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Holiness [Paperback]

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Item Description...
Overview
With his trademark candor, J.C. Ryle strips away the gaudy ornamentation that many confuse for holiness, and systematically unfolds the true beauty of what it means to adorn the doctrine of God our Savior. Deep, rich, and penetrating, this timeless classic is quite simply profound. And this edition-the first unabridged edition in decades, if not since the original-includes a foreword by D. Martyn Lloyd-Jones and an exhaustive index of Scripture.

Item Specifications...

Pages   352
Est. Packaging Dimensions:   Length: 1.25" Width: 5.5" Height: 8.5"
Weight:   0.9 lbs.
Binding  Softcover
Release Date   Sep 1, 2004
Publisher   EVANGELICAL PRESS #532
ISBN  0852341369  
EAN  9780852341360  


Availability  1 units.
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Product Categories
1Books > Subjects > Religion & Spirituality > Christianity > Christian Living > Faith   [4314  similar products]
2Books > Subjects > Religion & Spirituality > Christianity > Christian Living > General   [31520  similar products]
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Reviews - What do our customers think?
A must read for the devoted Christian  Jan 6, 2007
Holiness, by J. C. Ryle is the best book on Christian living I have read to date. In an age of easy-believism that talks of a gospel free from a commitment to God, this book shows what it takes to have a satisfying and saving relationship with Christ in the way that the Scriptures teach. As the work of sancitification is largely ignored on the bookshelves of Christian libraries, this is a much needed addition. With the debate over Lordship salvation still running its course, this book gives a perspective from over 100 years ago that easily fits our situation today. Ryle expounds the Scriptures in such a way that you can not put this book down without heartily agreeing with Hebrews 12:14 "holiness, without which no one will see the Lord."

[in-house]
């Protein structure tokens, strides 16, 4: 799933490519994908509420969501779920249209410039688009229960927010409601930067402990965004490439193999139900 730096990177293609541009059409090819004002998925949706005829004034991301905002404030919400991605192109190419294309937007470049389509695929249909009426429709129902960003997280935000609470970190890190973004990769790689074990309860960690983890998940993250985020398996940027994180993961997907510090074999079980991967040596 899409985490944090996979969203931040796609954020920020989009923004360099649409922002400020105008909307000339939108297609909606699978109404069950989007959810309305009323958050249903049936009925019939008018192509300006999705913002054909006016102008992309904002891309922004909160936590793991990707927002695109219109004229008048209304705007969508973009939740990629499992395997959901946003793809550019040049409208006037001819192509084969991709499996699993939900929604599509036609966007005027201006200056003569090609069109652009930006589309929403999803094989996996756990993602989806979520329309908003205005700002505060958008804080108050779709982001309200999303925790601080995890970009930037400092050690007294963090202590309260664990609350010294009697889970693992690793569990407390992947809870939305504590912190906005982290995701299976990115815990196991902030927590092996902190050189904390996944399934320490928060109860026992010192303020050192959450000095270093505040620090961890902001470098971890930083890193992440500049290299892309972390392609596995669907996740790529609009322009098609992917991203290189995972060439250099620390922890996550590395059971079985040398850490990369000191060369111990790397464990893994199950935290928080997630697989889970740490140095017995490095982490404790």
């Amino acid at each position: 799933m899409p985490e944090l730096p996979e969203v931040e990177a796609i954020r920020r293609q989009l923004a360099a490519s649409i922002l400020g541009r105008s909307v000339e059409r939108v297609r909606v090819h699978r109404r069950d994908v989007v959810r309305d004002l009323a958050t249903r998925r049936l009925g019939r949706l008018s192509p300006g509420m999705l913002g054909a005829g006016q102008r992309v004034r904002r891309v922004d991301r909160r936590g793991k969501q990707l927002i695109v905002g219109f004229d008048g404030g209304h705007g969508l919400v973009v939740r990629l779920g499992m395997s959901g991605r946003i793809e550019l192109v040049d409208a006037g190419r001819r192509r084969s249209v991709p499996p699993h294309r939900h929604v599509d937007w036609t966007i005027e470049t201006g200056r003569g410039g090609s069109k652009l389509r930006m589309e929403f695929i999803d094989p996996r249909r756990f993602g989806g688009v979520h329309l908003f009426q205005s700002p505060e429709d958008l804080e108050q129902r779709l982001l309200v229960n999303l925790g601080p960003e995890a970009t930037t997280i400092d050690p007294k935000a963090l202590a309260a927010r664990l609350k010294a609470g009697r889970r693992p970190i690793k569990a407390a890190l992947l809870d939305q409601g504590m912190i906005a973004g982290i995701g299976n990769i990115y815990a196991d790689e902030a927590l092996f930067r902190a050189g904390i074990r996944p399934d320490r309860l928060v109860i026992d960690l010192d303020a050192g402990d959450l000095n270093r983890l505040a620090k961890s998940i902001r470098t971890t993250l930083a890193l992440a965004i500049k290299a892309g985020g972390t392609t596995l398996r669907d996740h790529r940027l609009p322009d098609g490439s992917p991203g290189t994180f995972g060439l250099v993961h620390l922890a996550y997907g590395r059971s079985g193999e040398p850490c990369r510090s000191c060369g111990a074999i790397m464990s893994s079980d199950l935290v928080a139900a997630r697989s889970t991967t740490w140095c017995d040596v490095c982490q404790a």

Ryle has been called a theological vertebrae, and rightly so. This work will leave you examining your walk with Christ with a desire to live for Him like never before.
 
Holiness  Dec 27, 2006
Though it is written in the style and framework of its day (the 19th century), Ryle's classic book is no less applicable to Christians entering the new millennium. It is divided into three sections. The first seven chapters set forth the doctrinal principles of holiness and what is involved in its attainment. Then Bishop Ryle turns to a number of examples of holiness as it is manifested in the Scriptures, both positive and negative. The last section of the book presents a number of chapters on the importance of holiness and includes warnings of what might result from a life without holiness as well as what blessings might be enjoyed as a result of pursuing a life of holiness. Though the chapters appear to have been originally composed as a series of unrelated sermons, they do contain the common thread of the importance of a Christianity that involves a transformed life. Nearly every chapter ends with a word of encouragement directed to the pursuer of holiness as well as a word of warning and exhortation to the one who has fallen short of such a pursuit. This format serves as an excellent example of a style of preaching that speaks to the needs of a spiritually diverse congregation.